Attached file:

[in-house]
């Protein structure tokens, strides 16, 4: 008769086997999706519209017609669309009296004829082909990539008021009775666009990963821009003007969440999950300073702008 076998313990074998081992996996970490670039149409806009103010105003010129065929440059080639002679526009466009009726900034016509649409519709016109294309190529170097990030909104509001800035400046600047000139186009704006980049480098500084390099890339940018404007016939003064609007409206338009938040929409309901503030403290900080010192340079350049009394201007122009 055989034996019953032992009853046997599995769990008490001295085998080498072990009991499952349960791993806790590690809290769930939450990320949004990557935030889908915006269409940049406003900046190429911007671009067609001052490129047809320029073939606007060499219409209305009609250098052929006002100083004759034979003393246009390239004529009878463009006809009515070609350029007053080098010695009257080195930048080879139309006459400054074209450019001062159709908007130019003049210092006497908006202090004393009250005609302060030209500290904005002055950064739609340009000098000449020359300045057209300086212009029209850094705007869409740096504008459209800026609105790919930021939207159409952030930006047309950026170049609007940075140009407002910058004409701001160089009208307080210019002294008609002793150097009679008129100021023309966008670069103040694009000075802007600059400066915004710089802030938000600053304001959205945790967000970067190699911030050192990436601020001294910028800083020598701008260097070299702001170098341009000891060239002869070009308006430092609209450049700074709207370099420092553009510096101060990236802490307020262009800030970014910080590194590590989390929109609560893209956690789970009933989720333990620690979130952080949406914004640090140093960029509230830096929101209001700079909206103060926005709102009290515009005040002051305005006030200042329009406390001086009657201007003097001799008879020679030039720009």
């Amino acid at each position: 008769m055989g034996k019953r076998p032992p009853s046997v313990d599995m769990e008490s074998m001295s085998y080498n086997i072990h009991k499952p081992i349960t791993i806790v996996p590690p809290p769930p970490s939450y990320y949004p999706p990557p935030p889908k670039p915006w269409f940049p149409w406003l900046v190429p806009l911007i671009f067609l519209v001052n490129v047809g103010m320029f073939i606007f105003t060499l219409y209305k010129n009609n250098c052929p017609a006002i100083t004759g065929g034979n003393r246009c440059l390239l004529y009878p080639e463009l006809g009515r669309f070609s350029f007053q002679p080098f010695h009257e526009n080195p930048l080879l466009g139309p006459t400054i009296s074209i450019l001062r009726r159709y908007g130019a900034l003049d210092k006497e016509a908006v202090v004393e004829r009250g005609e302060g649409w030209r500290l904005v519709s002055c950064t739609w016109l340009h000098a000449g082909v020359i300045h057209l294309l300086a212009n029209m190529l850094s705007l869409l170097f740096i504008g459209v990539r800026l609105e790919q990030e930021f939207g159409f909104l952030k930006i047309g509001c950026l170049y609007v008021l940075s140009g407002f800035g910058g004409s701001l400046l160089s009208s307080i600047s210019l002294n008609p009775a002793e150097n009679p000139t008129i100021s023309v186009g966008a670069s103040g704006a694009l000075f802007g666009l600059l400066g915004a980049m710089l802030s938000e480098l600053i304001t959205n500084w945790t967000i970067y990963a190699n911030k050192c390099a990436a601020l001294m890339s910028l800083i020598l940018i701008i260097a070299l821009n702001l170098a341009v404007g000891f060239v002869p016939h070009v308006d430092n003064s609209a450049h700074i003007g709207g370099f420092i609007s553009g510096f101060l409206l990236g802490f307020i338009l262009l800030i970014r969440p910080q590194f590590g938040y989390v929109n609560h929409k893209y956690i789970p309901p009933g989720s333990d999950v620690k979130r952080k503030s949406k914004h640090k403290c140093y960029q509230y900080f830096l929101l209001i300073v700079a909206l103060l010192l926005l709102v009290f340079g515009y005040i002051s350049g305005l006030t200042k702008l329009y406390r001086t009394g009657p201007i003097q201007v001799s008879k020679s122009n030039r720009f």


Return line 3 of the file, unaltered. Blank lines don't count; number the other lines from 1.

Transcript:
């Amino acid at each position: 008769m055989g034996k019953r076998p032992p009853s046997v313990d599995m769990e008490s074998m001295s085998y080498n086997i072990h009991k499952p081992i349960t791993i806790v996996p590690p809290p769930p970490s939450y990320y949004p999706p990557p935030p889908k670039p915006w269409f940049p149409w406003l900046v190429p806009l911007i671009f067609l519209v001052n490129v047809g103010m320029f073939i606007f105003t060499l219409y209305k010129n009609n250098c052929p017609a006002i100083t004759g065929g034979n003393r246009c440059l390239l004529y009878p080639e463009l006809g009515r669309f070609s350029f007053q002679p080098f010695h009257e526009n080195p930048l080879l466009g139309p006459t400054i009296s074209i450019l001062r009726r159709y908007g130019a900034l003049d210092k006497e016509a908006v202090v004393e004829r009250g005609e302060g649409w030209r500290l904005v519709s002055c950064t739609w016109l340009h000098a000449g082909v020359i300045h057209l294309l300086a212009n029209m190529l850094s705007l869409l170097f740096i504008g459209v990539r800026l609105e790919q990030e930021f939207g159409f909104l952030k930006i047309g509001c950026l170049y609007v008021l940075s140009g407002f800035g910058g004409s701001l400046l160089s009208s307080i600047s210019l002294n008609p009775a002793e150097n009679p000139t008129i100021s023309v186009g966008a670069s103040g704006a694009l000075f802007g666009l600059l400066g915004a980049m710089l802030s938000e480098l600053i304001t959205n500084w945790t967000i970067y990963a190699n911030k050192c390099a990436a601020l001294m890339s910028l800083i020598l940018i701008i260097a070299l821009n702001l170098a341009v404007g000891f060239v002869p016939h070009v308006d430092n003064s609209a450049h700074i003007g709207g370099f420092i609007s553009g510096f101060l409206l990236g802490f307020i338009l262009l800030i970014r969440p910080q590194f590590g938040y989390v929109n609560h929409k893209y956690i789970p309901p009933g989720s333990d999950v620690k979130r952080k503030s949406k914004h640090k403290c140093y960029q509230y900080f830096l929101l209001i300073v700079a909206l103060l010192l926005l709102v009290f340079g515009y005040i002051s350049g305005l006030t200042k702008l329009y406390r001086t009394g009657p201007i003097q201007v001799s008879k020679s122009n030039r720009f």